Sen. Greg Ball, R-Patterson, Putnam County, and Assemblyman Steve Katz, R-Yorktown, Westchester County, will host a news conference Monday calling on state officials to cast a critical look at the MTA’s books.
Jay Walder, the MTA’s former CEO, resigned earlier this month to take a job in Hong Kong.
“There is no better time than now,” Ball said in a statement. “We’ve known of corruption and gross mismanagement within the authority for years. We have an opportunity here, with new leadership at the helm, to get a fresh start and save taxpayers, communities and small business owners millions of dollars.”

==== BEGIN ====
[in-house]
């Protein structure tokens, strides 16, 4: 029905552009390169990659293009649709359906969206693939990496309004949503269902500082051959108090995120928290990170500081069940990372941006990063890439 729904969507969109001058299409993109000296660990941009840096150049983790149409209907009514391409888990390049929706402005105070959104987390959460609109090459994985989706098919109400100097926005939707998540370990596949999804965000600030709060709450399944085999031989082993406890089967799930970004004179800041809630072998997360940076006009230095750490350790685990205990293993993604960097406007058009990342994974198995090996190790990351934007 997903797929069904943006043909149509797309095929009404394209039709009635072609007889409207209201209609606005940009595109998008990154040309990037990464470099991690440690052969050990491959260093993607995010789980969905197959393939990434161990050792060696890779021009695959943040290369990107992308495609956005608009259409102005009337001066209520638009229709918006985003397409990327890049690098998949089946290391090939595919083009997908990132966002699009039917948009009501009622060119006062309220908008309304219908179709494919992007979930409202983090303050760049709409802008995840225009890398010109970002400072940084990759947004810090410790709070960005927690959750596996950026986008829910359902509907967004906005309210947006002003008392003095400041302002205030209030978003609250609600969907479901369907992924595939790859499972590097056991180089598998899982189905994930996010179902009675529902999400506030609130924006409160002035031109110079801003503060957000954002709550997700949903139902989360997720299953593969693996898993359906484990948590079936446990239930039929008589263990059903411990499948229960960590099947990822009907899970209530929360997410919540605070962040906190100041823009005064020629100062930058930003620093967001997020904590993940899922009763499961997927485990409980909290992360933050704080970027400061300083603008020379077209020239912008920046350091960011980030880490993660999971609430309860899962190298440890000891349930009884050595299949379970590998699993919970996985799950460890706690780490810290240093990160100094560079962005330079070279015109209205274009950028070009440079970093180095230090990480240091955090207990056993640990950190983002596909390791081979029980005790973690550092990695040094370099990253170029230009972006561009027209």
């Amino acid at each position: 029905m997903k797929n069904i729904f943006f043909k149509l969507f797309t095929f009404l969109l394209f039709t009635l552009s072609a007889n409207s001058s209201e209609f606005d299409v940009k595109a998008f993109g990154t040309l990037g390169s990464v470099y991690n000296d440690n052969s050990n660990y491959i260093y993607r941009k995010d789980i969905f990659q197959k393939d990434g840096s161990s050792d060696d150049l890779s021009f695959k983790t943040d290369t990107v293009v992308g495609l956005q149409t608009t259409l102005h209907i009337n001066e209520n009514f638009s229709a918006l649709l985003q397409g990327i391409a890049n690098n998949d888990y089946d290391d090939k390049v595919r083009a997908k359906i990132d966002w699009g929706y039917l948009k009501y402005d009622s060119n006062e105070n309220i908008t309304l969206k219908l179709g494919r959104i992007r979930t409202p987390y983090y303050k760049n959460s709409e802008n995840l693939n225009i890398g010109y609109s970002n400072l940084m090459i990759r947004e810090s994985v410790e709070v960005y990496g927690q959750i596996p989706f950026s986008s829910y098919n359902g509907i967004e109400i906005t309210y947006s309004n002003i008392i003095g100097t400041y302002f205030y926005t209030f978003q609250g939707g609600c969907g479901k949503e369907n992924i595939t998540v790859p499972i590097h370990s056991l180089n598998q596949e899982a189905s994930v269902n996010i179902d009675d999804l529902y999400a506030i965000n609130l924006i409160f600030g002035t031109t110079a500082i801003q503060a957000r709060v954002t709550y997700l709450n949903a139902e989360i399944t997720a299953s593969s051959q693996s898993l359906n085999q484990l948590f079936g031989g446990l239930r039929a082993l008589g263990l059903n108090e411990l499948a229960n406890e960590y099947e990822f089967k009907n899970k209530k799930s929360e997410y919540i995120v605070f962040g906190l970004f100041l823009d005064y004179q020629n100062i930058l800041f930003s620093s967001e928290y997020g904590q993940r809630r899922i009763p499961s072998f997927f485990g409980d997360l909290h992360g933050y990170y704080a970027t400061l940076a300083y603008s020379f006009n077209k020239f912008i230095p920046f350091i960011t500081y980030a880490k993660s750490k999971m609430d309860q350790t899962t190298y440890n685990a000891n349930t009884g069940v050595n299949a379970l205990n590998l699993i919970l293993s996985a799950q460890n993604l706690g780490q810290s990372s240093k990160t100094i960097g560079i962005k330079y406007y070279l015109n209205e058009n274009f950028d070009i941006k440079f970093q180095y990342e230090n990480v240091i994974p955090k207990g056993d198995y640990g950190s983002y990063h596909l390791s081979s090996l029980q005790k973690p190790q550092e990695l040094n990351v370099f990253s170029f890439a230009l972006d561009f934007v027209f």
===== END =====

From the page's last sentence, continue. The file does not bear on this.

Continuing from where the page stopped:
Ball has been critical of the MTA payroll tax, saying that repealing it is “the single most important thing we can do collectively in the Hudson Valley to create jobs.” A bill to repeal the tax, which was implemented in 2009 on businesses within the MTA’s service region as a way to bail out the authority, was passed by the Senate earlier this year, but not the Assembly.
But a Quinnipiac University poll yesterday found that despite complaints from businesses and lawmakers, 42 percent of New York voters want to keep the payroll tax in place.
In a statement, Katz blasted the MTA’s high operation costs, saying it was “completely irresponsible” to use taxpayer money to fund the authority until an audit was complete.
“Furthermore, lawmakers and the public should be given time to review the findings to ensure that any corruption is rooted out and preventative measures can be put into place to ensure the new MTA administration is more accountable and transparent,” Katz said. “If what is being done at the MTA is not illegal, it should be.”